Filmmaking all-rounder Joshua Conn on his bloody revenge thriller, Crow Valley

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Joshua Conn in Crow Valley.

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Joshua Conn is the pure embodiment of an independent filmmaker.

He’s a true all-rounder who wrote, produced, directed and edited his debut feature film Crow Valley – a bloody revenge thriller which he also stars in the film alongside an impressive Nicole Freeman who also co-produced the film. 

The weight of so much responsibility comes through in Josh’s exhaustive performance as Benny as he’s brutally beaten and tortured by Freeman’s Greta whose lies and sanity start to unravel as he finds himself in a desperate fight for survival.

We caught up with Conn ahead of Crow Valley’s world premiere at Monster Fest in December to discuss the new film

“Taking on so many jobs was really more out of desperation and a lack of money than anything else. Rebel Without a Crew director Robert Rodriguez set the template for this type of approach – just make it, anyway you can! It worked for us… just.”


Interview by Matthew Eeles

What’s your filmmaking background? How did you become interested in filmmaking in general?
I’ve always loved movies ever since I was a kid. I grew up in quite a remote country town so making movies was something that never really seemed within the realm of possibility. As an adult I worked as a journalist for a long time and a friend had just completed a movie script. It was like a lightning bolt – there was nothing stopping me from writing a movie! I read a bunch of books on scriptwriting and sat down at the computer to create my masterpiece. I soon realised It was much harder than I thought. I eventually finished that script and was lucky enough to have it picked up by The Gibson Group in New Zealand. I worked with the owner of the company, Dave Gibson in developing the script. Unfortunately Dave left to become CEO of the New Zealand Film Commission and the project fell apart. But by that time I was off and running.

Crow Valley marks your debut as a feature film director. Most filmmakers start out making short films before taking the leap into feature films. Had you made anything prior to Crow Valley that you haven’t credited yourself for publicly?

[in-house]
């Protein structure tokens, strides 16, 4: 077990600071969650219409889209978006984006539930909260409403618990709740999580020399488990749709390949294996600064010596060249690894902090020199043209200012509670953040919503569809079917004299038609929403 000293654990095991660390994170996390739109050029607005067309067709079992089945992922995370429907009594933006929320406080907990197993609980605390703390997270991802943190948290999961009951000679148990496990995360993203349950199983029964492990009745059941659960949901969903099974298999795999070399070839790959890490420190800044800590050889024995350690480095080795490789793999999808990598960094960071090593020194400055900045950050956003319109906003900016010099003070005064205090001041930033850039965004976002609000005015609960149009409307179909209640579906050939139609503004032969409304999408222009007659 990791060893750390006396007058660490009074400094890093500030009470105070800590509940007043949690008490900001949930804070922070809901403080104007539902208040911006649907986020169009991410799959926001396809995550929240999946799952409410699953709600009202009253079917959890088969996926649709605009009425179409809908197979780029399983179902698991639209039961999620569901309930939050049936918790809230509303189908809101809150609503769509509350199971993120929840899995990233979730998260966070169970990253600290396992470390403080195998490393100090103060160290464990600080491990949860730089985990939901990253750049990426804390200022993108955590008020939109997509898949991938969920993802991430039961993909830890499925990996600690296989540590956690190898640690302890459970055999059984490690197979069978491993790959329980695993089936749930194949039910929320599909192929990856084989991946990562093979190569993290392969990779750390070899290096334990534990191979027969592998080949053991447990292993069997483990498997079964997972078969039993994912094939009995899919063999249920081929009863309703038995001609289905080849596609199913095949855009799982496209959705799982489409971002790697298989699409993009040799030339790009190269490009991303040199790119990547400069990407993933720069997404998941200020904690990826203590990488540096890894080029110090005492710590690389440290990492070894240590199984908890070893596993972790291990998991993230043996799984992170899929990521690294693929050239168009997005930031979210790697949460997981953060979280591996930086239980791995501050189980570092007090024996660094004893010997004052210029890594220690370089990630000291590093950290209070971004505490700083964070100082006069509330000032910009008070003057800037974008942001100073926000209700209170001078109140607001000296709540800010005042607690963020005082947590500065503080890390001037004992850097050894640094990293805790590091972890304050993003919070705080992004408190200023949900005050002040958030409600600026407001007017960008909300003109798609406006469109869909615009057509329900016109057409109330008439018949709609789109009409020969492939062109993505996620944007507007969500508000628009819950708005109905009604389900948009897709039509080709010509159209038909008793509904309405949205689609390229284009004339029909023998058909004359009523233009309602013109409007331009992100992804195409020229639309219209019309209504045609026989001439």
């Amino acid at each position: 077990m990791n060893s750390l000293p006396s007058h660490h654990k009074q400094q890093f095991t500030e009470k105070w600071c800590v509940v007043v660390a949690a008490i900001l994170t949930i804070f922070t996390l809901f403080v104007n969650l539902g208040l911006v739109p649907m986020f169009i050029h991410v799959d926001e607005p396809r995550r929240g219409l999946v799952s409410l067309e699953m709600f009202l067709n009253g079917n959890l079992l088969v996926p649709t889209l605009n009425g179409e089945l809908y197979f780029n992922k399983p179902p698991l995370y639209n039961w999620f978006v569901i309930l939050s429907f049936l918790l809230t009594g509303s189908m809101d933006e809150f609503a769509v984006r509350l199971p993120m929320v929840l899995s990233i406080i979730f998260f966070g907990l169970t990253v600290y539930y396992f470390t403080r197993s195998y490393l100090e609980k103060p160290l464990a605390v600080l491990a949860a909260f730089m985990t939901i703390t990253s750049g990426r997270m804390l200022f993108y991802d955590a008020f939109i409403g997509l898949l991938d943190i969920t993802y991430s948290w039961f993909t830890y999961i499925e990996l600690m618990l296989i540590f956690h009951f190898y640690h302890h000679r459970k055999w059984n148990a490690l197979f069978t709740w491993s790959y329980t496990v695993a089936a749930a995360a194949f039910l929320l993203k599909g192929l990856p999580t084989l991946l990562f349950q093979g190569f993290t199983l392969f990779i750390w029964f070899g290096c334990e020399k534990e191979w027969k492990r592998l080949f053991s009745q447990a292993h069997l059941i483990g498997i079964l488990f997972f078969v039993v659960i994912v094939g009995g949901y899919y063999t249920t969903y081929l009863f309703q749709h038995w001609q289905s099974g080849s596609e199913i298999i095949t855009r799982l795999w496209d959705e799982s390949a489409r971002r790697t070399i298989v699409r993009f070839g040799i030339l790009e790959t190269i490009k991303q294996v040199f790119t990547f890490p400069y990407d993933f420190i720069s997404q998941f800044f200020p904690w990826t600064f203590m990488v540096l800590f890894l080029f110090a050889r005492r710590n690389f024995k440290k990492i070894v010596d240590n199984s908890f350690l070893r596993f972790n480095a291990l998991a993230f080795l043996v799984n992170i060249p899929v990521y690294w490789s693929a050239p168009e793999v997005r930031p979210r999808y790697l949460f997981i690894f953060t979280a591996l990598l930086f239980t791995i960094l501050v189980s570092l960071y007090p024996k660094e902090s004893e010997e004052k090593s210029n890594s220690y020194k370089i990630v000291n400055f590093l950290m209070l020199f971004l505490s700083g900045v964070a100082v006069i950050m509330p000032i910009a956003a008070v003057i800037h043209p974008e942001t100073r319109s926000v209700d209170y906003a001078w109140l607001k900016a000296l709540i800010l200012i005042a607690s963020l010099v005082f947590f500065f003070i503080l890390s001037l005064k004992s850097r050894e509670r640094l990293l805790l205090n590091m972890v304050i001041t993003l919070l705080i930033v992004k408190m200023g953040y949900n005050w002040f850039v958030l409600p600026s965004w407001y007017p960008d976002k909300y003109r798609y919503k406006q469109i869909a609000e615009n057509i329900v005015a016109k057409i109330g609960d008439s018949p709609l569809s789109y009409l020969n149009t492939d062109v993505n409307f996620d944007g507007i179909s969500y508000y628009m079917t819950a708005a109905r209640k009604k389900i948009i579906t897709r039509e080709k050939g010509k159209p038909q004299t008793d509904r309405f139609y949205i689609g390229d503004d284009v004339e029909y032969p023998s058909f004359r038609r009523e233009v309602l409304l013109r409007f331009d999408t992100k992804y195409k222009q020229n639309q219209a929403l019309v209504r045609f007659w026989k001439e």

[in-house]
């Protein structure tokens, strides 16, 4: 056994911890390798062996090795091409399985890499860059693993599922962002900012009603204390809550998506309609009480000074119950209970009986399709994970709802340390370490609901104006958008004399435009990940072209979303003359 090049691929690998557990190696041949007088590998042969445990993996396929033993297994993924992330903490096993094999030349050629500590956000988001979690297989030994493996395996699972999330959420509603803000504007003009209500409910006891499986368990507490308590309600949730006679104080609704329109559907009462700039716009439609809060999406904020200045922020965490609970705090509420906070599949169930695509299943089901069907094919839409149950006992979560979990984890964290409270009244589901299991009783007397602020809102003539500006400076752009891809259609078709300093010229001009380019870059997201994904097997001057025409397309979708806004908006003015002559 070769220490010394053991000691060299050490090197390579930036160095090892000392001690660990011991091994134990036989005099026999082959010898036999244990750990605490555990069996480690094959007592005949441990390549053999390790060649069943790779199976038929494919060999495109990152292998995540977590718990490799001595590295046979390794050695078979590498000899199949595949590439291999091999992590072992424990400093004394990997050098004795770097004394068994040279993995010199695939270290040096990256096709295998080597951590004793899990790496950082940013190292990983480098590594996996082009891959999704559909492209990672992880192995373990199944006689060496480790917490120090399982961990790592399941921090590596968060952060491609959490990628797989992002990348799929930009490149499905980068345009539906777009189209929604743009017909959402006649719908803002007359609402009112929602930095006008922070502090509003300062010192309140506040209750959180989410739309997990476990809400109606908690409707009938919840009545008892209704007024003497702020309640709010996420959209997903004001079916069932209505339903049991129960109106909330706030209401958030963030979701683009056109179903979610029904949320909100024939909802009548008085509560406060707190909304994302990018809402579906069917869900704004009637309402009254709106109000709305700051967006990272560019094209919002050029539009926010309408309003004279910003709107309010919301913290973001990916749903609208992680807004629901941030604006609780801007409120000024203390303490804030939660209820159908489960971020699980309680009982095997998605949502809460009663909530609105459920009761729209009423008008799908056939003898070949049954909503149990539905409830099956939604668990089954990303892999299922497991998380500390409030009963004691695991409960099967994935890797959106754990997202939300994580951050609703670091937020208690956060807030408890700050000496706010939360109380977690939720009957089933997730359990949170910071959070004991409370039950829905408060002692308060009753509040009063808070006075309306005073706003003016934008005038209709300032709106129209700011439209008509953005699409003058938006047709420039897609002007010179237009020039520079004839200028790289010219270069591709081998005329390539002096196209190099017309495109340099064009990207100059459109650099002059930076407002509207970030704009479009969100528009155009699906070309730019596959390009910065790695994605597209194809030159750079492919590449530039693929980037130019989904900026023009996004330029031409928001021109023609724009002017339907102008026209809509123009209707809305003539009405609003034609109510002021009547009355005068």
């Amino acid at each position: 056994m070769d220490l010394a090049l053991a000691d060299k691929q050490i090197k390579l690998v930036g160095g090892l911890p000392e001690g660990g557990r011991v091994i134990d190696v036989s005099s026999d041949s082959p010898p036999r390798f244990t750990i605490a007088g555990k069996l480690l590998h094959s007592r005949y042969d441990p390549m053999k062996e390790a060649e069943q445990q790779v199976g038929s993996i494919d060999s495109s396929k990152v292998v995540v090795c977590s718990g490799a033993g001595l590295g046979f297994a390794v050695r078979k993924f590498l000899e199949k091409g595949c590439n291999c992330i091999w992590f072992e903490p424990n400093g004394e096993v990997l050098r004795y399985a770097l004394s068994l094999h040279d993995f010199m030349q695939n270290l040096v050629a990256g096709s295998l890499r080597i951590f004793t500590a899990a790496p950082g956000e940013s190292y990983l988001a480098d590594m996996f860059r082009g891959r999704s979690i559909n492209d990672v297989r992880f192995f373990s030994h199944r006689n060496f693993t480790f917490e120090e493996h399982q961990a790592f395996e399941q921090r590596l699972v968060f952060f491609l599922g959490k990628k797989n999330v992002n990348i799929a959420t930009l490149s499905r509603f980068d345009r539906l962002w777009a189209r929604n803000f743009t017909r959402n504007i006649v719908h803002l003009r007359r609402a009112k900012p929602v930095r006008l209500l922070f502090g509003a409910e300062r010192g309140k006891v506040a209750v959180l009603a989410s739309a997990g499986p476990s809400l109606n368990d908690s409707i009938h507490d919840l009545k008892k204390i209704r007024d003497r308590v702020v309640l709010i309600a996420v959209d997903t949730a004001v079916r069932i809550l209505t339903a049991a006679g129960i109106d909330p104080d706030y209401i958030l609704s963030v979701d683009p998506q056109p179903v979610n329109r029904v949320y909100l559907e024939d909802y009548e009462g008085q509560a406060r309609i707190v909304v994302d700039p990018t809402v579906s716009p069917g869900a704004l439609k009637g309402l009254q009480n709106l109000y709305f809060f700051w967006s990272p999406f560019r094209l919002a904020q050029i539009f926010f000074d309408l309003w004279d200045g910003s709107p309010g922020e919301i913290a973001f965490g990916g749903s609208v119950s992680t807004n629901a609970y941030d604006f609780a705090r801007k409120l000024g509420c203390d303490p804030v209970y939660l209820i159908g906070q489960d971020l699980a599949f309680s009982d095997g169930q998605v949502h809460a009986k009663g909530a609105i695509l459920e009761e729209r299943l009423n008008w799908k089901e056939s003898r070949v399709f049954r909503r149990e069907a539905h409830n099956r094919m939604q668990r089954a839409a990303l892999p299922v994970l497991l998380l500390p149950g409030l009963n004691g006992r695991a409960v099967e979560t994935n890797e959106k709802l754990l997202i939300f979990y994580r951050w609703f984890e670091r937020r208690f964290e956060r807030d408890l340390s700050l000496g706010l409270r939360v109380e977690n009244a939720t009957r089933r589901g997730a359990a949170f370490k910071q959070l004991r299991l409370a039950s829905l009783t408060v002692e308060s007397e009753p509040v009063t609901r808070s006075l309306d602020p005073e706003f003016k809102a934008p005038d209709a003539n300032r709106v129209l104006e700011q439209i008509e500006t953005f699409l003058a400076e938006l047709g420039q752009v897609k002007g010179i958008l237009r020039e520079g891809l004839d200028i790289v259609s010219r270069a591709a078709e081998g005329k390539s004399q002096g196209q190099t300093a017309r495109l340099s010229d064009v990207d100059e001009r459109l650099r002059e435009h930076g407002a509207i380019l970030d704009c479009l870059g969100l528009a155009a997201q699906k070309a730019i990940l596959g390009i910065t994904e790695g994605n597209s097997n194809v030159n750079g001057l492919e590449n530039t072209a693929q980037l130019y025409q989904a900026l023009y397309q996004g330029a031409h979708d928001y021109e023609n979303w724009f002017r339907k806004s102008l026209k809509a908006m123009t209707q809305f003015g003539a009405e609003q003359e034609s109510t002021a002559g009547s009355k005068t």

I think this comes down to me being really lazy about IMDb! After my time with the Gibson Group I threw myself into filmmaking. We made six short films in total before tackling Crow Valley. They were of extremely varying quality. Of those six I’m probably most fond of the first film we made, which was effectively a black and white silent comedy called Lenny. It was really well received and played at the Peninsula Film Festival a few years ago. It starred a friend of mine, Michael Auciello who is an amazing actor. But he won’t act because, as he once told me, “I don’t like it, I don’t want to do it, and I don’t like”. That’s a direct quote. [Laughs].. You’ll be able to find another film we made on YouTube called Hypnotised. It features an early acting effort by me and hints at the tone of Crow Valley.

As well as writing, directing, editing and co-producing Crow Valley, you also star as the main character, Benny. What was it like to balance so many duties?
Taking on so many jobs was really more out of desperation and a lack of money than anything else. Rebel Without a Crew director Robert Rodriguez set the template for this type of approach – just make it, anyway you can! It worked for us… just. But I really need to say here that even though I have quite a few credits, this movie was very much a team effort. Our DP Adrian Olsson was a huge part of the movie and really helped lift the final product. Adrian is an architect by trade but is also a hugely talented photographer and brought a real eye for detail to the project. Nicole Freeman, our lead actress, is also very talented and we spent a lot of time discussing ideas and ways to approach the various scenes. On set it was an extremely collaborative process.